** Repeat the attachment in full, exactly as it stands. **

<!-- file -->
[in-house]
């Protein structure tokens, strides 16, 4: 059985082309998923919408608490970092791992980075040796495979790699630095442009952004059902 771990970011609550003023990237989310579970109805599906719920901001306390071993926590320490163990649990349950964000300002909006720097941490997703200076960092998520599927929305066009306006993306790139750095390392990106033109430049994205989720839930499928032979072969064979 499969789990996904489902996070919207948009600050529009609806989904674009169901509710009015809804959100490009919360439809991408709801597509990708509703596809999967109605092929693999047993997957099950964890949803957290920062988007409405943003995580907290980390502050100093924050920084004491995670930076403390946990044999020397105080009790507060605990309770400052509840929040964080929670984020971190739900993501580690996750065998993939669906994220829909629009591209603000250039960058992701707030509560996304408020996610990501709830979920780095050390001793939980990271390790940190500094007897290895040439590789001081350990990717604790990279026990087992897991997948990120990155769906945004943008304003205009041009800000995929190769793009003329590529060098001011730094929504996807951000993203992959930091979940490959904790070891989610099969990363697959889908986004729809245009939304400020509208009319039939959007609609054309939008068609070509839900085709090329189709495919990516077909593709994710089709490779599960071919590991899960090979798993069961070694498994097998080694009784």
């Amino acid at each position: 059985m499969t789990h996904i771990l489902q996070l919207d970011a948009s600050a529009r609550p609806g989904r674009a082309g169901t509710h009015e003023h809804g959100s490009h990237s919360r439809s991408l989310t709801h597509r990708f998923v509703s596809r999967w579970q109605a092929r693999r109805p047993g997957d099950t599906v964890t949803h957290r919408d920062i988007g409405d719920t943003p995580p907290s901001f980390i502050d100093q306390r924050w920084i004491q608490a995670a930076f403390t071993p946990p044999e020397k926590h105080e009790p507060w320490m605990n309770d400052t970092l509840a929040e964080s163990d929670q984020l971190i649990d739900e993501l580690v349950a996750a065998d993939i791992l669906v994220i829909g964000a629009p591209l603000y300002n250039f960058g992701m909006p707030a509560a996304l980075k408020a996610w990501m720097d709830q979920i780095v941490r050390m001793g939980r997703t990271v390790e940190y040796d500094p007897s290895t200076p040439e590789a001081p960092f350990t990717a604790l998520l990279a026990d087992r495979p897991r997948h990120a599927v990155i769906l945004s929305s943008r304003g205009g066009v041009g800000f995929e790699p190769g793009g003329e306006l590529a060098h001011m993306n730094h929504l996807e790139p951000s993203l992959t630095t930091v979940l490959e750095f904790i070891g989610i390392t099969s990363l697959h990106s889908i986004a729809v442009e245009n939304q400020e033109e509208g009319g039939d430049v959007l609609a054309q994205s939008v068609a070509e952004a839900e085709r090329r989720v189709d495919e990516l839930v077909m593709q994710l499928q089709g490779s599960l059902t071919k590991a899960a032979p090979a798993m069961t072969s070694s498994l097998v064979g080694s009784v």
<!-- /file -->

[in-house]
């Protein structure tokens, strides 16, 4: 059985082309998923919408608490970092791992980075040796495979790699630095442009952004059902 771990970011609550003023990237989310579970109805599906719920901001306390071993926590320490163990649990349950964000300002909006720097941490997703200076960092998520599927929305066009306006993306790139750095390392990106033109430049994205989720839930499928032979072969064979 499969789990996904489902996070919207948009600050529009609806989904674009169901509710009015809804959100490009919360439809991408709801597509990708509703596809999967109605092929693999047993997957099950964890949803957290920062988007409405943003995580907290980390502050100093924050920084004491995670930076403390946990044999020397105080009790507060605990309770400052509840929040964080929670984020971190739900993501580690996750065998993939669906994220829909629009591209603000250039960058992701707030509560996304408020996610990501709830979920780095050390001793939980990271390790940190500094007897290895040439590789001081350990990717604790990279026990087992897991997948990120990155769906945004943008304003205009041009800000995929190769793009003329590529060098001011730094929504996807951000993203992959930091979940490959904790070891989610099969990363697959889908986004729809245009939304400020509208009319039939959007609609054309939008068609070509839900085709090329189709495919990516077909593709994710089709490779599960071919590991899960090979798993069961070694498994097998080694009784």
């Amino acid at each position: 059985m499969t789990h996904i771990l489902q996070l919207d970011a948009s600050a529009r609550p609806g989904r674009a082309g169901t509710h009015e003023h809804g959100s490009h990237s919360r439809s991408l989310t709801h597509r990708f998923v509703s596809r999967w579970q109605a092929r693999r109805p047993g997957d099950t599906v964890t949803h957290r919408d920062i988007g409405d719920t943003p995580p907290s901001f980390i502050d100093q306390r924050w920084i004491q608490a995670a930076f403390t071993p946990p044999e020397k926590h105080e009790p507060w320490m605990n309770d400052t970092l509840a929040e964080s163990d929670q984020l971190i649990d739900e993501l580690v349950a996750a065998d993939i791992l669906v994220i829909g964000a629009p591209l603000y300002n250039f960058g992701m909006p707030a509560a996304l980075k408020a996610w990501m720097d709830q979920i780095v941490r050390m001793g939980r997703t990271v390790e940190y040796d500094p007897s290895t200076p040439e590789a001081p960092f350990t990717a604790l998520l990279a026990d087992r495979p897991r997948h990120a599927v990155i769906l945004s929305s943008r304003g205009g066009v041009g800000f995929e790699p190769g793009g003329e306006l590529a060098h001011m993306n730094h929504l996807e790139p951000s993203l992959t630095t930091v979940l490959e750095f904790i070891g989610i390392t099969s990363l697959h990106s889908i986004a729809v442009e245009n939304q400020e033109e509208g009319g039939d430049v959007l609609a054309q994205s939008v068609a070509e952004a839900e085709r090329r989720v189709d495919e990516l839930v077909m593709q994710l499928q089709g490779s599960l059902t071919k590991a899960a032979p090979a798993m069961t072969s070694s498994l097998v064979g080694s009784v």